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Journal Issue: America's High Schools Volume 19 Number 1 Spring 2009

U.S. High School Curriculum: Three Phases of Contemporary Research and Reform
Valerie E. Lee Douglas D. Ready

Summary

Valerie Lee and Douglas Ready explore the influences of the high school curriculum on student learning and the equitable distribution of that learning by race and socioeconomic status. They begin by tracing the historical development of the U.S. comprehensive high school and then examine the curricular reforms of the past three decades.

During the first half of the twentieth century, the authors say, public high schools typically organized students into rigid curricular "tracks" based largely on students' past academic performance and future occupational and educational plans. During the middle of the century, however, high schools began to provide students with a choice among courses that varied in both content and academic rigor. Although the standards movement of the 1980s limited these curricular options somewhat, comprehensive curricula remained, with minority and low-income students less often completing college-prep courses.

During the 1990s, say the authors, researchers who examined the associations between course-taking and student learning reported that students completing more advanced coursework learned more, regardless of their social or academic backgrounds. Based largely on this emerging research consensus favoring college-prep curriculum, in 1997 public high schools in Chicago began offering exclusively college-prep courses. To address the needs of the city's many low-performing ninth graders, schools added extra coursework in subjects in which their performance was deficient. A recent study of this reform, however, found that these approaches made little difference in student achievement.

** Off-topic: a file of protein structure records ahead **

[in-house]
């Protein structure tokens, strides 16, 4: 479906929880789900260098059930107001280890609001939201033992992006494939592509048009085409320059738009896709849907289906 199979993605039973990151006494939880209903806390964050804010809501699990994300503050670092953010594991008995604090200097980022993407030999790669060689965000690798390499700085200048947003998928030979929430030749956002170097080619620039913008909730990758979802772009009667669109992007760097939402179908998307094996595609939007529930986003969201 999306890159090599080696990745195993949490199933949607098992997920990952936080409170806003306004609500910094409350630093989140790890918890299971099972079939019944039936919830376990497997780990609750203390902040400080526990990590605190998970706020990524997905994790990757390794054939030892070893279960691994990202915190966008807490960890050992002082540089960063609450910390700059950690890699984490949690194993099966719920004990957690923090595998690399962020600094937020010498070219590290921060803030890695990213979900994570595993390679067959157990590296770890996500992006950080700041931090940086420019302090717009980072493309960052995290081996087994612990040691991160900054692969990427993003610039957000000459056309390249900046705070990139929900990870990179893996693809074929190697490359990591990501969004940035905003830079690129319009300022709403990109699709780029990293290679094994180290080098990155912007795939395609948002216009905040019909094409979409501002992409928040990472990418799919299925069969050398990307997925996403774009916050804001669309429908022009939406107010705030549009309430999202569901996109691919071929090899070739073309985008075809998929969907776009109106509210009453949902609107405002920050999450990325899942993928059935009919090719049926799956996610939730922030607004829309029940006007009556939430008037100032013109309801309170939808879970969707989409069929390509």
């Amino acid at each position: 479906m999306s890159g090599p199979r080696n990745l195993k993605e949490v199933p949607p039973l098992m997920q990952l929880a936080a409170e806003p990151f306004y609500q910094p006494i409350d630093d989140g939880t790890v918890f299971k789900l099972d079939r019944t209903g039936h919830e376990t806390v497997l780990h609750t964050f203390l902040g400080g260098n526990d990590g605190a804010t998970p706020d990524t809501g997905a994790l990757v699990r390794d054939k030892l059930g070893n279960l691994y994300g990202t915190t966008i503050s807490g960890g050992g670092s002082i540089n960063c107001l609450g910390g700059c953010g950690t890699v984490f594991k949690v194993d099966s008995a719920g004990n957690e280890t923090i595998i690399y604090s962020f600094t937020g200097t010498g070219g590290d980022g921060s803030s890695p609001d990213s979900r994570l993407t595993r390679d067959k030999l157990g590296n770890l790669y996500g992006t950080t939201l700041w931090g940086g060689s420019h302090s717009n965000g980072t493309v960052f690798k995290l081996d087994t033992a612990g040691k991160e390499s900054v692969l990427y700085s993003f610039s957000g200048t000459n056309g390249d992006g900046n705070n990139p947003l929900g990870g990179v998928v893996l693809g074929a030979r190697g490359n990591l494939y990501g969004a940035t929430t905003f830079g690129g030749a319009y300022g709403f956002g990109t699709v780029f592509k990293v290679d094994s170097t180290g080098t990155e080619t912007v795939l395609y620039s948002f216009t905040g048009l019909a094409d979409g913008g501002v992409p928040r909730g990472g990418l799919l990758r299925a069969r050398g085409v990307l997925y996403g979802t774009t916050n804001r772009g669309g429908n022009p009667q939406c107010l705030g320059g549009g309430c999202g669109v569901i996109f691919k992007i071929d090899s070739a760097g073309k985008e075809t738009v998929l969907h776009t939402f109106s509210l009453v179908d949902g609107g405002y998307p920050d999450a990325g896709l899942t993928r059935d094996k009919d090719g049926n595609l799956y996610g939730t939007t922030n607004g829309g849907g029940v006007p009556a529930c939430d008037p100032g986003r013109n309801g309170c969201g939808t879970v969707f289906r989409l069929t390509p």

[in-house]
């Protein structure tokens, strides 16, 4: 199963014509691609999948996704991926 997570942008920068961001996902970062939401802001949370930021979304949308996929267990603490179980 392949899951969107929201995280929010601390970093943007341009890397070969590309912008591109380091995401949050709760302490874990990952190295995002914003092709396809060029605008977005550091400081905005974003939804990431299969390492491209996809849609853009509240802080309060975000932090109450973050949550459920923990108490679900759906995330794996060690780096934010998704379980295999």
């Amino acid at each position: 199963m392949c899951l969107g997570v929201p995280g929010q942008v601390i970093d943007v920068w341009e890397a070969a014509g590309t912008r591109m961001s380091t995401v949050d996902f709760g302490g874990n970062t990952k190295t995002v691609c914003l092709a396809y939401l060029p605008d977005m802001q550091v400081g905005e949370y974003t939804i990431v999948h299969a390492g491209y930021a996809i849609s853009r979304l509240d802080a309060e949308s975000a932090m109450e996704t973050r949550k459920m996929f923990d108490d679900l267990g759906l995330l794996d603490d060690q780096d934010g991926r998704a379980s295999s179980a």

Lee and Ready hypothesize that "selection bias" may explain the divergent conclusions reached by the Chicago study and previous research. Earlier studies rarely considered the unmeasured characteristics of students who completed college-prep courses—characteristics such as motivation, access to academic supports, and better teachers—that are also positively related to student learning. Although the Chicago evaluation is only one study of one city, its findings raise the worrisome possibility that the recent push for "college-prep for all" may not generate the improvements for which researchers and policy makers had hoped.